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Solid Brown Lead in Final MA-Sen Models


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Republican Scott Brown holds a lead in all 18 alternative models of the Massachusetts Senate race polls, now including all polls released through 6:00 p.m. Monday. Our standard trend estimate puts the race at a 6.2 point Brown lead over Democrat Martha Coakley. The less sensitive alternative linear model puts the Brown lead at 7.3 points. Across all models, Brown leads by between 1.0 and 8.9 points. Three quarters of the estimates have Brown ahead by 4 points or more. 

Brown built this lead over the past week of polling with only some tentative sign of the trend flattening over the weekend. Of course the last available polls were completed Sunday evening so we do not know if any movement has occurred on Monday.

Here is a brief review of the polls and the various models estimated. First, the polls without any trend estimates:
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One of the unusual features of the MA polls is the large number of leaks from Coakley's internal polling. No one leaks without a reason, and her leaks have been consistently better for her than other polling taken at the same times (with one exception). Past analysis has found that internal polls are typically about 5 points better on the margin for the leaker than are independent polls, but that the internal polls do track the trend rather well. This raises a question of how to treat Coakley's polls. Below, I estimate the models both with and without the leaks included, so we can see their potential impact. I have not discounted them for the historical five point bias with internal polls.

First, let's estimate the local regression models that are our standard here at Pollster. These are not identical to the dynamic charts because here I am estimating the Dem minus Rep margin while our charts estimate each candidate separately. I estimate the standard model, a more sensitive and a less sensitive version, and then repeat with the leaked polls included.
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With the limited number of polls, the local its are not as smooth as in our usual trends with dozens or hundreds of polls. They may also be more sensitive to outliers. That is one reason to check the effect of sensitivity.  For the three models without leaked polls, the sensitivity matters a bit for the trajectory but hardly at all for the endpoints.  When internal polls are included, the trends end up a couple of points more Democratic, though still put Brown ahead in the end. (The more sensitive estimate touches dead even but that is due to a day with only an internal poll. The sensitive estimator chases that but then moves back down.)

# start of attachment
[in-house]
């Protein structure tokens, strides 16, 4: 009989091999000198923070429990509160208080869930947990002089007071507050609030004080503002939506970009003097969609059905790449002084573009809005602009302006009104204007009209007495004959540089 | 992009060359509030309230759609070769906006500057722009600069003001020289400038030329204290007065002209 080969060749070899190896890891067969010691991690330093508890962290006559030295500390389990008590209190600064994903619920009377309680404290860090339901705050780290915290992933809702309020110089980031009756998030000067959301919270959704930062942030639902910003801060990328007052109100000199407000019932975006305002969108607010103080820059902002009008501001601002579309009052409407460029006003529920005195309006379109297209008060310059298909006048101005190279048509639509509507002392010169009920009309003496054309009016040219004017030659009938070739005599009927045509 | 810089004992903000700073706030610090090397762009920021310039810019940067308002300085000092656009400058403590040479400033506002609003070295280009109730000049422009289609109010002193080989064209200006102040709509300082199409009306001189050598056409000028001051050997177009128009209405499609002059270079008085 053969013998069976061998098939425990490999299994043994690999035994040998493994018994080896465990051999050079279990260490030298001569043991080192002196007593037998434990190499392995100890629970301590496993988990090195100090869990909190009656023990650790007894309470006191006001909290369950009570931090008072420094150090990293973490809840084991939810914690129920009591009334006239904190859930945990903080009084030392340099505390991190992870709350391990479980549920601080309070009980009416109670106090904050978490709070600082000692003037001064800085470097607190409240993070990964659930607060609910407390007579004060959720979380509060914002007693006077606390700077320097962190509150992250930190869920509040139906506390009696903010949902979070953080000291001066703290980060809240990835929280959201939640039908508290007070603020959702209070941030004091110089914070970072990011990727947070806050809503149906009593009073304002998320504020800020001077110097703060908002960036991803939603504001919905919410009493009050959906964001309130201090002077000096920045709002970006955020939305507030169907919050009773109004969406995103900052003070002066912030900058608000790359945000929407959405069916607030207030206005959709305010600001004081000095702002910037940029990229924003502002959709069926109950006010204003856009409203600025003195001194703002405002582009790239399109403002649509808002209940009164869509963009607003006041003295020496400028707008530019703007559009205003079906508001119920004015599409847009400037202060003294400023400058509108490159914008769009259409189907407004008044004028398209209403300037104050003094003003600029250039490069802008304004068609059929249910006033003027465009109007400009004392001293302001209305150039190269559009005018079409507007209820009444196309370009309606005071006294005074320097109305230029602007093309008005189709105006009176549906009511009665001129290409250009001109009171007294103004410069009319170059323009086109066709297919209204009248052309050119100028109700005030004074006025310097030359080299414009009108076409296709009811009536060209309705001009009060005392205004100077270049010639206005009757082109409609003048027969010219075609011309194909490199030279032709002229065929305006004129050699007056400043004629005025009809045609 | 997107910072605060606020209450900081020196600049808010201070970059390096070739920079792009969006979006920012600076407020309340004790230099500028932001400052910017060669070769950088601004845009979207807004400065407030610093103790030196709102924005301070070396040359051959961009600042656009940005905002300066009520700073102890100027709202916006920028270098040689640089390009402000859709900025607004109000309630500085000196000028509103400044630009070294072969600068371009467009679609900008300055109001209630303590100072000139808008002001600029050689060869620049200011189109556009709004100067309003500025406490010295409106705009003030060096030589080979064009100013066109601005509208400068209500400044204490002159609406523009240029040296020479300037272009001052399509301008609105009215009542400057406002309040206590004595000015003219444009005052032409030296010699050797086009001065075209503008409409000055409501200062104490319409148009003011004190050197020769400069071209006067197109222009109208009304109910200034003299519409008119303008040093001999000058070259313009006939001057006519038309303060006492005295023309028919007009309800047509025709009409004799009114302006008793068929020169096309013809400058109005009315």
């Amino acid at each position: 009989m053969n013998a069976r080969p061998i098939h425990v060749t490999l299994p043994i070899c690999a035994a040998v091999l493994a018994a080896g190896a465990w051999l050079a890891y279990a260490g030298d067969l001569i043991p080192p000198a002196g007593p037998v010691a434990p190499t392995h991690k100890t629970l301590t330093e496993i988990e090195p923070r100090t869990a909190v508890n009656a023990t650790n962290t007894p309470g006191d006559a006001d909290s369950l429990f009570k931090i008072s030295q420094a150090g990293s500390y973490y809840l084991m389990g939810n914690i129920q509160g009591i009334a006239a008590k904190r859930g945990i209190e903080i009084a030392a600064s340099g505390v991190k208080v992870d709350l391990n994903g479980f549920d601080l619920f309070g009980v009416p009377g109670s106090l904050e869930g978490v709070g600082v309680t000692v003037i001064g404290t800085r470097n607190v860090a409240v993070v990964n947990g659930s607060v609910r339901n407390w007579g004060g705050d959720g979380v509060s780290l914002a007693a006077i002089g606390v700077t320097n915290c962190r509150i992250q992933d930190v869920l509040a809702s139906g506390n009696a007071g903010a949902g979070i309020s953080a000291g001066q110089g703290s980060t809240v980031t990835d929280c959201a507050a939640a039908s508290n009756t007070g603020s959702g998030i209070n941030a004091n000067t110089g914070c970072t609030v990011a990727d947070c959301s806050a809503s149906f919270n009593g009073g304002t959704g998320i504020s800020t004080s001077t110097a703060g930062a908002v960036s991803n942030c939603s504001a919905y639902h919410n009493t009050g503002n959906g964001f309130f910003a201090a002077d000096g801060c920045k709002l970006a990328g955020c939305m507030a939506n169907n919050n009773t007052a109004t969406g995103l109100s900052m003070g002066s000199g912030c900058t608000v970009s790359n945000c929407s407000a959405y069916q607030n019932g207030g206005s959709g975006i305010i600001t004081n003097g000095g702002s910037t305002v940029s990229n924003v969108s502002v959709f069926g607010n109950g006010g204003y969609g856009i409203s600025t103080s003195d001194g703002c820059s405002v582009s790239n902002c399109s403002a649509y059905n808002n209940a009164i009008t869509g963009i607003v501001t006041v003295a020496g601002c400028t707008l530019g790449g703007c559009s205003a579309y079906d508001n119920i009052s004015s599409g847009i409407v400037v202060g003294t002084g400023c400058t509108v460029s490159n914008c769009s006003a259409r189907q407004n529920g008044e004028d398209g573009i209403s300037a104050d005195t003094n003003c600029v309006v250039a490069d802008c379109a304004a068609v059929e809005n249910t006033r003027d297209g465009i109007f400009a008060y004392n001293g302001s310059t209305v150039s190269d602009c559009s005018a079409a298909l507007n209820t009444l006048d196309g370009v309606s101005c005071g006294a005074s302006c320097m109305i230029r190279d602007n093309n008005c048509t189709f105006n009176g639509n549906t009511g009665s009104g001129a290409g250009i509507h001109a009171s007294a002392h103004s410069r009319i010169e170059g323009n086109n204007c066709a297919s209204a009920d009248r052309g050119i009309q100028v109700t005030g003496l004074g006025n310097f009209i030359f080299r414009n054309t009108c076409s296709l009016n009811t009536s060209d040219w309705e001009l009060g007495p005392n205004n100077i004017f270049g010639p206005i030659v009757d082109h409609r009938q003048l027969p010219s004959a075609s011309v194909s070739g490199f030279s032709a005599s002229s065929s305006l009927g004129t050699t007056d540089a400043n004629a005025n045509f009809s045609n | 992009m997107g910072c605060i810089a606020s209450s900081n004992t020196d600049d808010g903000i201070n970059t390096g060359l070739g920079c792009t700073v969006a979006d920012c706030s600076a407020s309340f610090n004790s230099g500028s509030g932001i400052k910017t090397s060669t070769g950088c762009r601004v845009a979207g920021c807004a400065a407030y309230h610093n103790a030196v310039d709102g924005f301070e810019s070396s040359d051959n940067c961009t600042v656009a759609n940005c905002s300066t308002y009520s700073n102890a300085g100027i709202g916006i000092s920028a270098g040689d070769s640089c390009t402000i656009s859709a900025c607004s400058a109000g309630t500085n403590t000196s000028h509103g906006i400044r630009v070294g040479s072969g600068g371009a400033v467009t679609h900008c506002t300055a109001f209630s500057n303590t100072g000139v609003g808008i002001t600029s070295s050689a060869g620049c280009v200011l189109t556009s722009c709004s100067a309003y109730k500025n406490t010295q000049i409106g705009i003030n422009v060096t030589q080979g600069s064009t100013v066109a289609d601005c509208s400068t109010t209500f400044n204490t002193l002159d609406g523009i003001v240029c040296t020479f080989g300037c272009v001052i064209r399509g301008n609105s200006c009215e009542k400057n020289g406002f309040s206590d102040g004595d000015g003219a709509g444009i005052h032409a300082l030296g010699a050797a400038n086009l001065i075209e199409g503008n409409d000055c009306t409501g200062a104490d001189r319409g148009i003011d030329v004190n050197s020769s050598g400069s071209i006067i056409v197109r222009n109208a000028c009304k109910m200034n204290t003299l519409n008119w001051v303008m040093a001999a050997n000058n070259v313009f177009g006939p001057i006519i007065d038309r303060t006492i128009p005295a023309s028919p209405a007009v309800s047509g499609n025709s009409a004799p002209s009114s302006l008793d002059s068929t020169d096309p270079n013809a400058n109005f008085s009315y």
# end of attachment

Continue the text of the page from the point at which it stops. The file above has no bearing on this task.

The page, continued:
Next I switch to even less sensitive linear models. The local trends show some non-linear movement, and suggest a small upturn in the last day of polling, which the linear models will miss. But with relatively few polls, much of the "bendiness" of the local trends is due to noise and overfitting the data rather than meaningful shifts. The linear fits are a hedge against the noise, at the expense of an ability to spot a reversal of trend. 
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With these models we can disaggregate the data by partisan affiliation of pollsters. This gives a range of estimates from most favorable to Republicans to neutral (no picking of polls) to most favorable to the Democrats. Here I include the leaked polls in the most Democratic model, using only Dem polls plus the leaked internals, and in one model with everything we have regardless of source. The result is a range of estimates. The most Democratic model shows a 1 point Brown lead. Others range from about 5 to about 9 point Republican margins.

A final variation in the models is to fit quadratic models to allow the trends to bend according to how much the data demand a bend. If there were substantial upturns (or downturns) at the end, the quadratic model could pick that up while still maintaining less sensitivity than the local regressions we started with.
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As it happens, the data don't demand much bend at all. The fit is only slightly better with the bend and the end points of the lines are only modestly changed.

Finally, let's see the garbage can of all the models at once, to see if any stand out as very different.
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There is a range of estimates, but all are below zero, indicating a Republican lead. The two most Democratic models (using only Dem polls plus the internal leaks) stand out as most different from the rest. Half of the models fall between -4.3 and -7.4. The two most Republican estimates put Brown's lead at about 8.8 points.

The caveats are that turnout may yet matter, for either side. Reps enjoy an enthusiasm advantage, according to the polls, but Dems might yet mobilize their voters beyond what the polling suggests. And there is the unknown of the GOTV efforts on Tuesday.  But if Coakley wins, this will be a major surprise, and the pollsters will have a lot to rethink about their methods. A win for Brown will have huge implications for the Democratic policy agenda and will put the fear of God into Democrats running in November.